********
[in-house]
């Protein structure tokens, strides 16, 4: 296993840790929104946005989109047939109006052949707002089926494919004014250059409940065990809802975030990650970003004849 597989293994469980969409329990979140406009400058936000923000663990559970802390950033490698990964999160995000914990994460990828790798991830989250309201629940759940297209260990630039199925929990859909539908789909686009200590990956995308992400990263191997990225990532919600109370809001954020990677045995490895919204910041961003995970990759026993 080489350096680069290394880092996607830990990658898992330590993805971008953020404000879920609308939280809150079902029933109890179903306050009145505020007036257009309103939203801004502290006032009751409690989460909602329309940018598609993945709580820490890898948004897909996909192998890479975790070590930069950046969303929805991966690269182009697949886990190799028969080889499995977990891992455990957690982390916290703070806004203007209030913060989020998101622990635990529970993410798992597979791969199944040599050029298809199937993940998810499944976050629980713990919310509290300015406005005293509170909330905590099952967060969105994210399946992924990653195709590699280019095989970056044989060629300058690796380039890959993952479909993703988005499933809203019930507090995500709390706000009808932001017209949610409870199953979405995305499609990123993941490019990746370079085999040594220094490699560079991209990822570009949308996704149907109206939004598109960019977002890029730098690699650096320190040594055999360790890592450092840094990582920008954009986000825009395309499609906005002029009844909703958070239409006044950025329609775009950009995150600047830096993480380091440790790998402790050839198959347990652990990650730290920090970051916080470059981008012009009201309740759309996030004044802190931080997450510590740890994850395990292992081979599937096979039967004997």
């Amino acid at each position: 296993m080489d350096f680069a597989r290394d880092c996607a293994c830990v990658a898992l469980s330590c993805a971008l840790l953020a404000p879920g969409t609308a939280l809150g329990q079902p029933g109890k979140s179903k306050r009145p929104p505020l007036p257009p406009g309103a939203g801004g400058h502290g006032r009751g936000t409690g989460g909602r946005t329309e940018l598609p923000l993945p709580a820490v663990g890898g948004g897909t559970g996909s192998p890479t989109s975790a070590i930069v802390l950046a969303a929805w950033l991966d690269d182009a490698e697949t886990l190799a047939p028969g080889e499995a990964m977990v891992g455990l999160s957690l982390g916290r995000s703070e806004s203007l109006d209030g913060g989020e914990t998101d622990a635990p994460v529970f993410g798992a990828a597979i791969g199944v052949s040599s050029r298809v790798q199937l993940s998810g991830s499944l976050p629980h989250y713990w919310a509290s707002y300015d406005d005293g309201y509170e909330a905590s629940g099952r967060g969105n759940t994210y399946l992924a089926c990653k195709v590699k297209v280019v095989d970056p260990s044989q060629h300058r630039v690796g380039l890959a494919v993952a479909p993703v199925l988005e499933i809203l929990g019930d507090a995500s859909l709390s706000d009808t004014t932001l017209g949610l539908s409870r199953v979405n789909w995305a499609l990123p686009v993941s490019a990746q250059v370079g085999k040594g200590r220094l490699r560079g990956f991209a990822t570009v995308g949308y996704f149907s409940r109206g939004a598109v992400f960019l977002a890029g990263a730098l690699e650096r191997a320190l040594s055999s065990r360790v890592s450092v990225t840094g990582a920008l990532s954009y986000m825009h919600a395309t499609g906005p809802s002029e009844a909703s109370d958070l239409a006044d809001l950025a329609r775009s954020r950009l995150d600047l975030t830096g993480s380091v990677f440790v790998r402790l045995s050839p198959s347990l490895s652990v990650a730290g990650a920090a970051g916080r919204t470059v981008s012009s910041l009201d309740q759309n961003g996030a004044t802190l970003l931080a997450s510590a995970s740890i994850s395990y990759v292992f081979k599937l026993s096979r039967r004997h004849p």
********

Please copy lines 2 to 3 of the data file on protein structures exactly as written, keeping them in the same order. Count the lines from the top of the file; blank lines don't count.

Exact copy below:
């Protein structure tokens, strides 16, 4: 296993840790929104946005989109047939109006052949707002089926494919004014250059409940065990809802975030990650970003004849 597989293994469980969409329990979140406009400058936000923000663990559970802390950033490698990964999160995000914990994460990828790798991830989250309201629940759940297209260990630039199925929990859909539908789909686009200590990956995308992400990263191997990225990532919600109370809001954020990677045995490895919204910041961003995970990759026993 080489350096680069290394880092996607830990990658898992330590993805971008953020404000879920609308939280809150079902029933109890179903306050009145505020007036257009309103939203801004502290006032009751409690989460909602329309940018598609993945709580820490890898948004897909996909192998890479975790070590930069950046969303929805991966690269182009697949886990190799028969080889499995977990891992455990957690982390916290703070806004203007209030913060989020998101622990635990529970993410798992597979791969199944040599050029298809199937993940998810499944976050629980713990919310509290300015406005005293509170909330905590099952967060969105994210399946992924990653195709590699280019095989970056044989060629300058690796380039890959993952479909993703988005499933809203019930507090995500709390706000009808932001017209949610409870199953979405995305499609990123993941490019990746370079085999040594220094490699560079991209990822570009949308996704149907109206939004598109960019977002890029730098690699650096320190040594055999360790890592450092840094990582920008954009986000825009395309499609906005002029009844909703958070239409006044950025329609775009950009995150600047830096993480380091440790790998402790050839198959347990652990990650730290920090970051916080470059981008012009009201309740759309996030004044802190931080997450510590740890994850395990292992081979599937096979039967004997």
């Amino acid at each position: 296993m080489d350096f680069a597989r290394d880092c996607a293994c830990v990658a898992l469980s330590c993805a971008l840790l953020a404000p879920g969409t609308a939280l809150g329990q079902p029933g109890k979140s179903k306050r009145p929104p505020l007036p257009p406009g309103a939203g801004g400058h502290g006032r009751g936000t409690g989460g909602r946005t329309e940018l598609p923000l993945p709580a820490v663990g890898g948004g897909t559970g996909s192998p890479t989109s975790a070590i930069v802390l950046a969303a929805w950033l991966d690269d182009a490698e697949t886990l190799a047939p028969g080889e499995a990964m977990v891992g455990l999160s957690l982390g916290r995000s703070e806004s203007l109006d209030g913060g989020e914990t998101d622990a635990p994460v529970f993410g798992a990828a597979i791969g199944v052949s040599s050029r298809v790798q199937l993940s998810g991830s499944l976050p629980h989250y713990w919310a509290s707002y300015d406005d005293g309201y509170e909330a905590s629940g099952r967060g969105n759940t994210y399946l992924a089926c990653k195709v590699k297209v280019v095989d970056p260990s044989q060629h300058r630039v690796g380039l890959a494919v993952a479909p993703v199925l988005e499933i809203l929990g019930d507090a995500s859909l709390s706000d009808t004014t932001l017209g949610l539908s409870r199953v979405n789909w995305a499609l990123p686009v993941s490019a990746q250059v370079g085999k040594g200590r220094l490699r560079g990956f991209a990822t570009v995308g949308y996704f149907s409940r109206g939004a598109v992400f960019l977002a890029g990263a730098l690699e650096r191997a320190l040594s055999s065990r360790v890592s450092v990225t840094g990582a920008l990532s954009y986000m825009h919600a395309t499609g906005p809802s002029e009844a909703s109370d958070l239409a006044d809001l950025a329609r775009s954020r950009l995150d600047l975030t830096g993480s380091v990677f440790v790998r402790l045995s050839p198959s347990l490895s652990v990650a730290g990650a920090a970051g916080r919204t470059v981008s012009s910041l009201d309740q759309n961003g996030a004044t802190l970003l931080a997450s510590a995970s740890i994850s395990y990759v292992f081979k599937l026993s096979r039967r004997h004849p």